\displaystyle [a_i, a_{i+1}] \qquad 0 < a_1 < a_2, < \cdots < a_n < a_{n+1} = 1

Crucially, this strategy ignores the initial interval [0, a_1]. In each other subinterval Player 1 attempts an action at a time chosen by a probability distribution specific to that interval, independently of previous attempts. But no matter what, there is some initial wait time during which no action will ever be taken. This makes sense: if player 1 fired at time 0, it is a guaranteed wasted shot. Likewise, firing at time 0.000001 is basically wasted (due to continuity, unless P(t) is obnoxiously steep early on).

Likewise for player 2, the optimal strategy is determined by numbers b_1, \dots, b_m resulting in m intervals [b_j, b_{j+1}] with b_{m+1} = 1.

The difficult part of the construction is describing the distributions dictating when a player should act during an interval. It’s difficult because an interval for player 1 and player 2 can overlap partially. Maybe a_2 = 0.5, a_3 = 0.75 and b_1 = 0.25, b_2 = 0.6. Player 1 knows that Player 2 (using their corresponding minimax strategy) must act before time t = 0.6, and gets another chance after that time. This suggests that the distribution determining when Player 1 should act within [a_2, a_3] may have a discontinuous jump at t = 0.6.

Call F_i the distribution for Player 1 to act in the interval [a_i, a_{i+1}]. Since it is a continuous distribution, Restrepo uses F_i for the cumulative distribution function and dF_i for the probability density function. Then these functions are defined by (note this should be mostly meaningless for the moment)

\displaystyle dF_i(x_i) = \begin{cases} h_i f^*(x_i) dx_i & \textup{ if } a_i < x_i < a_{i+1} \\ 0 & \textup{ if } x_i \not \in [a_i, a_{i+1}] \\ \end{cases}

where f^* is defined as

\displaystyle f^*(t) = \prod_{b_j > t} \left [ 1 - Q(b_j) \right ] \frac{Q'(t)}{Q^2(t) P(t)}.

The constants h_i and h_{i+1} are related by the equation

\displaystyle h_i = [1 - D_i] h_{i+1},

where

\displaystyle D_i = \int_{a_i}^{a_{i+1}} P(t) dF_i(t)

What can we glean from this mashup of symbols? The first is that (obviously) the distribution is zero outside the interval [a_i, a_{i+1}]. Within it, there is this mysterious h_i that is related to the h_{i+1} used to define the next interval’s probability. This suggests we will likely build up the strategy in reverse starting with F_n as the “base case” (if n=1, then it is the only one).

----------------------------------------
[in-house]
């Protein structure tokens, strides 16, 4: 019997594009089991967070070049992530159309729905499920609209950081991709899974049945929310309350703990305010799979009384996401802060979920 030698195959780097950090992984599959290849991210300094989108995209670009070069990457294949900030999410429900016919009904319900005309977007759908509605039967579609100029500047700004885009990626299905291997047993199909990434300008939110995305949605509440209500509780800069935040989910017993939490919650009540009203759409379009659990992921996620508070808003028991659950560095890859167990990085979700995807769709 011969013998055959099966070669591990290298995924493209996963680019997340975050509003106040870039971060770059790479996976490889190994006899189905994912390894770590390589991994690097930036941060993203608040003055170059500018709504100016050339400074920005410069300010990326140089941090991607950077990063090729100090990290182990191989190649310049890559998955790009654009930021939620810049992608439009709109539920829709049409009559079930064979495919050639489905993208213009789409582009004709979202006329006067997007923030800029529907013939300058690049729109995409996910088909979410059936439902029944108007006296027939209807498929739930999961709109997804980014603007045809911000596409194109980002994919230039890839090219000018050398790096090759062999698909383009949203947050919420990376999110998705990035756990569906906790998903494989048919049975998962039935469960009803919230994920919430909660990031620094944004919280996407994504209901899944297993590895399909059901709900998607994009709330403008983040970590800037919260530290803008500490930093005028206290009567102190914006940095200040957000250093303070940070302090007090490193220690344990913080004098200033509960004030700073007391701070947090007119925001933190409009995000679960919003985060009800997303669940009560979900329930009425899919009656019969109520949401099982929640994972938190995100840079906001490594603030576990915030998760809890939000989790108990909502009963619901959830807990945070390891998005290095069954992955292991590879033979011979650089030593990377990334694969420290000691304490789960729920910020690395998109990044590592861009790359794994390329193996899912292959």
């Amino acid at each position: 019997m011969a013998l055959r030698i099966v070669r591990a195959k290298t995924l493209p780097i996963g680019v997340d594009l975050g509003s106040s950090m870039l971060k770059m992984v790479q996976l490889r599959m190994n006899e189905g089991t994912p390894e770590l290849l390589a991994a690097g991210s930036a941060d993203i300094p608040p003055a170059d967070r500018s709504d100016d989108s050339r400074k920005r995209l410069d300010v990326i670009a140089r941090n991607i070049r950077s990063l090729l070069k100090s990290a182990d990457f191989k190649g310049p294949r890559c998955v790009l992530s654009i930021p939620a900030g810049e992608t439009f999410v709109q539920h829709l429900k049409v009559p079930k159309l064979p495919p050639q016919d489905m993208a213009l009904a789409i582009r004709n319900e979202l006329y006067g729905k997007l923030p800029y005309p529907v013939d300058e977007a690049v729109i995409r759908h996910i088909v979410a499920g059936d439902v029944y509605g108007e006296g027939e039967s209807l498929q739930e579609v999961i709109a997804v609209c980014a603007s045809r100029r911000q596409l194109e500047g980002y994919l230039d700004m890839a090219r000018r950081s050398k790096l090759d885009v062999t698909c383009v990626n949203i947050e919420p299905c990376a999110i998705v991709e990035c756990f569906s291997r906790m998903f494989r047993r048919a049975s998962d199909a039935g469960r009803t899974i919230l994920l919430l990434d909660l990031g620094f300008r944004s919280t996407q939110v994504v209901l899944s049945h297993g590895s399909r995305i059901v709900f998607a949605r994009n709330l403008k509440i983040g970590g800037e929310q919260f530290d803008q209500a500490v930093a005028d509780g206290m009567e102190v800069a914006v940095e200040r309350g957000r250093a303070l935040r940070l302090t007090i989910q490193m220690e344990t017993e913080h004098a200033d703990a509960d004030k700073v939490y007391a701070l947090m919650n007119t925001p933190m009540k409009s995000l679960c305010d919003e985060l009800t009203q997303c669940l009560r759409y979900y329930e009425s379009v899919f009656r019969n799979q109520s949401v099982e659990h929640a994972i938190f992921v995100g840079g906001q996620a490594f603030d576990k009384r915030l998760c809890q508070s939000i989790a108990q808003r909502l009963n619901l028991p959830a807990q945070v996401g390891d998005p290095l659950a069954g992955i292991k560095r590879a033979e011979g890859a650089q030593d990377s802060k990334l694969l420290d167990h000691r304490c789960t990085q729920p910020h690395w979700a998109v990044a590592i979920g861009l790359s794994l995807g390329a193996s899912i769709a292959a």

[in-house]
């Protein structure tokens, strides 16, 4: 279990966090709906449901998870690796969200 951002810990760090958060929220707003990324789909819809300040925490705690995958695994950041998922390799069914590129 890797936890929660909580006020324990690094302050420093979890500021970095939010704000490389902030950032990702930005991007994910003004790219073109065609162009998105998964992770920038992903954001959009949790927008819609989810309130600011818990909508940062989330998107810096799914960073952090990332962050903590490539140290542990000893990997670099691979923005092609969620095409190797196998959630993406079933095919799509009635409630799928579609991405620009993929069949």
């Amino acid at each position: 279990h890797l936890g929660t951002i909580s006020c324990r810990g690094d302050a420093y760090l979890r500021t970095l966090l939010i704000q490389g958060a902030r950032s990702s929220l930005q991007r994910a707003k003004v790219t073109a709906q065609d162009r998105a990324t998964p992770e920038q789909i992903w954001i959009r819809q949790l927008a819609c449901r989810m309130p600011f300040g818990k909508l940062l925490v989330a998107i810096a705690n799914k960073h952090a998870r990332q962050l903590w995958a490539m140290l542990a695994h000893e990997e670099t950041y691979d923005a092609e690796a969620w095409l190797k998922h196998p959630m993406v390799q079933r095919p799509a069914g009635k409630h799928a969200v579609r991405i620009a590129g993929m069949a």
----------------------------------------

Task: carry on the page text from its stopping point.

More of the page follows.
Next, we notice the curious definition of f^*. It unsurprisingly requires knowledge of both P and Q, but the coefficient is strangely chosen: it’s a product over all failure probabilities (1 - Q(b_j)) of all interval-starts happening later for the opponent.

[Side note: it’s very important that this is a constant; when I first read this, I thought that it was \prod_{b_j > t}[1 - Q(t)], which makes the eventual task of integrating f^* much harder.]

Finally, the last interval (the one ending at t=1) may include the option to simply “wait for a guaranteed hit,” which Restrepo calls a “discrete mass of \alpha at t=1.” That is, F_n may have a different representation than the rest. Indeed, at the end of the paper we will find that Restrepo gives a base-case definition for h_n that allows us to bootstrap the construction.

Player 2’s strategy is the same as Player 1’s, but replacing the roles of P, Q, n, m, a_i, b_j in the obvious way.

The symmetric example

As with most math research, the best way to parse a complicated definition or construction is to simplify the different aspects of the problem until they become tractable. One way to do this is to have only a single action for both players, with P = Q. Restrepo provides a more general example to demonstrate, which results in the five most helpful lines in the paper. I’ll reproduce them here verbatim:

EXAMPLE. Symmetric Game: P(t) = Q(t), and n = m. In this case the two
players have the same optimal strategies; \alpha = 0, and a_k = b_k, k=1, \dots, n. Furthermore

\displaystyle \begin{aligned} P(a_{n-k}) &= \frac{1}{2k+3} & k = 0, 1, \dots, n-1, \\ dF_{n-k}(t) &= \frac{1}{4(k+1)} \frac{P'(t)}{P^3(t)} dt & a_{n-k} < t < a_{n-k+1}. \end{aligned}